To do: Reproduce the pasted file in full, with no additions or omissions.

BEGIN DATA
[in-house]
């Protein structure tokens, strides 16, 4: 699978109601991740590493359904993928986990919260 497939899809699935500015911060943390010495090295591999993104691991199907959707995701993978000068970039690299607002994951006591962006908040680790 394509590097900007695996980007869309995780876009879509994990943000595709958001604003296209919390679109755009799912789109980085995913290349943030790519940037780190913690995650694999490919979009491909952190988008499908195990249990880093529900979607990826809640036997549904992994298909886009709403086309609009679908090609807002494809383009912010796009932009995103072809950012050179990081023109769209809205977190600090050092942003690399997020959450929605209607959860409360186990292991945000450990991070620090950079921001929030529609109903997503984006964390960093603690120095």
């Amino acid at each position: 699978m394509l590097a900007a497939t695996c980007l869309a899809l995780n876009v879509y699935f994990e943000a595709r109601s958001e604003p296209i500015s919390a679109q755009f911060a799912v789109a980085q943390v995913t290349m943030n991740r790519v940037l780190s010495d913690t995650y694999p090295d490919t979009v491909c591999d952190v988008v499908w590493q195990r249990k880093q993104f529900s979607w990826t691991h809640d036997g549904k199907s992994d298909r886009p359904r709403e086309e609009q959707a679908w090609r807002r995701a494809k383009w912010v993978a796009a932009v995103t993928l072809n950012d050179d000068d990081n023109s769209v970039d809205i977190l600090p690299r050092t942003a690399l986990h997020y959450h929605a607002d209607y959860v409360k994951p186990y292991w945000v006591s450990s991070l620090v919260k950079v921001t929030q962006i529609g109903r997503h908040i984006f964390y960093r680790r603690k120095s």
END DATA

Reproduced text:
[in-house]
């Protein structure tokens, strides 16, 4: 699978109601991740590493359904993928986990919260 497939899809699935500015911060943390010495090295591999993104691991199907959707995701993978000068970039690299607002994951006591962006908040680790 394509590097900007695996980007869309995780876009879509994990943000595709958001604003296209919390679109755009799912789109980085995913290349943030790519940037780190913690995650694999490919979009491909952190988008499908195990249990880093529900979607990826809640036997549904992994298909886009709403086309609009679908090609807002494809383009912010796009932009995103072809950012050179990081023109769209809205977190600090050092942003690399997020959450929605209607959860409360186990292991945000450990991070620090950079921001929030529609109903997503984006964390960093603690120095």
């Amino acid at each position: 699978m394509l590097a900007a497939t695996c980007l869309a899809l995780n876009v879509y699935f994990e943000a595709r109601s958001e604003p296209i500015s919390a679109q755009f911060a799912v789109a980085q943390v995913t290349m943030n991740r790519v940037l780190s010495d913690t995650y694999p090295d490919t979009v491909c591999d952190v988008v499908w590493q195990r249990k880093q993104f529900s979607w990826t691991h809640d036997g549904k199907s992994d298909r886009p359904r709403e086309e609009q959707a679908w090609r807002r995701a494809k383009w912010v993978a796009a932009v995103t993928l072809n950012d050179d000068d990081n023109s769209v970039d809205i977190l600090p690299r050092t942003a690399l986990h997020y959450h929605a607002d209607y959860v409360k994951p186990y292991w945000v006591s450990s991070l620090v919260k950079v921001t929030q962006i529609g109903r997503h908040i984006f964390y960093r680790r603690k120095s």